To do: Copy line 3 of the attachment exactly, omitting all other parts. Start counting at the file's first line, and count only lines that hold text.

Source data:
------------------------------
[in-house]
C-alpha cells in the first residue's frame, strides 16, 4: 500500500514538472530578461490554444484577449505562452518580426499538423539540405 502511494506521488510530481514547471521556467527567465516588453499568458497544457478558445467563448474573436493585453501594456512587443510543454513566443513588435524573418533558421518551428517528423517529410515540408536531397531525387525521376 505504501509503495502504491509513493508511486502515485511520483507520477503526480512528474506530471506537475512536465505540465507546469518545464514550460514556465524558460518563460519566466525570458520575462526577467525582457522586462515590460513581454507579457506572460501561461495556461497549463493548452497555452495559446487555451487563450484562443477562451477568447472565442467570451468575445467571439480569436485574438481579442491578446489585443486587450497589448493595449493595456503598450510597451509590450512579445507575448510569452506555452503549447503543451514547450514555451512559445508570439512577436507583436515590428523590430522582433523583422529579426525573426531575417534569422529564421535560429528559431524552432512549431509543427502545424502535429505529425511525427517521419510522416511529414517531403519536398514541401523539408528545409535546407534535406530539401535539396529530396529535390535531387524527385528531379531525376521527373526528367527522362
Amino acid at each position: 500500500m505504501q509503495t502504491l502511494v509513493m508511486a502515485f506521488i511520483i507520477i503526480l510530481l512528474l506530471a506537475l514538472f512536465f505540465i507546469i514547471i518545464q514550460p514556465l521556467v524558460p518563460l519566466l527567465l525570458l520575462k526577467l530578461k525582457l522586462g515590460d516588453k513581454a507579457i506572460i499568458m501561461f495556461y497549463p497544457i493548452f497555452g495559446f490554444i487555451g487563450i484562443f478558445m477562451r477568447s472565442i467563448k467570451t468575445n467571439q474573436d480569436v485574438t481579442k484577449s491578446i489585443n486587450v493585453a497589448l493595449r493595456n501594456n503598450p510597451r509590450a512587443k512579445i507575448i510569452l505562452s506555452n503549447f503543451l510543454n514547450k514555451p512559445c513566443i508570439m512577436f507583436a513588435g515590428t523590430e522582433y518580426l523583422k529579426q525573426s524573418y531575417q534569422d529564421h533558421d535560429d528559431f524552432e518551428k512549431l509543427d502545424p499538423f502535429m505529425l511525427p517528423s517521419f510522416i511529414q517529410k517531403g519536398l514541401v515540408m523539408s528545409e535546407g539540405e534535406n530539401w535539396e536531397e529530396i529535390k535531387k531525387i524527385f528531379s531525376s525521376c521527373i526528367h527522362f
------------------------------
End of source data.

Amino acid at each position: 500500500m505504501q509503495t502504491l502511494v509513493m508511486a502515485f506521488i511520483i507520477i503526480l510530481l512528474l506530471a506537475l514538472f512536465f505540465i507546469i514547471i518545464q514550460p514556465l521556467v524558460p518563460l519566466l527567465l525570458l520575462k526577467l530578461k525582457l522586462g515590460d516588453k513581454a507579457i506572460i499568458m501561461f495556461y497549463p497544457i493548452f497555452g495559446f490554444i487555451g487563450i484562443f478558445m477562451r477568447s472565442i467563448k467570451t468575445n467571439q474573436d480569436v485574438t481579442k484577449s491578446i489585443n486587450v493585453a497589448l493595449r493595456n501594456n503598450p510597451r509590450a512587443k512579445i507575448i510569452l505562452s506555452n503549447f503543451l510543454n514547450k514555451p512559445c513566443i508570439m512577436f507583436a513588435g515590428t523590430e522582433y518580426l523583422k529579426q525573426s524573418y531575417q534569422d529564421h533558421d535560429d528559431f524552432e518551428k512549431l509543427d502545424p499538423f502535429m505529425l511525427p517528423s517521419f510522416i511529414q517529410k517531403g519536398l514541401v515540408m523539408s528545409e535546407g539540405e534535406n530539401w535539396e536531397e529530396i529535390k535531387k531525387i524527385f528531379s531525376s525521376c521527373i526528367h527522362f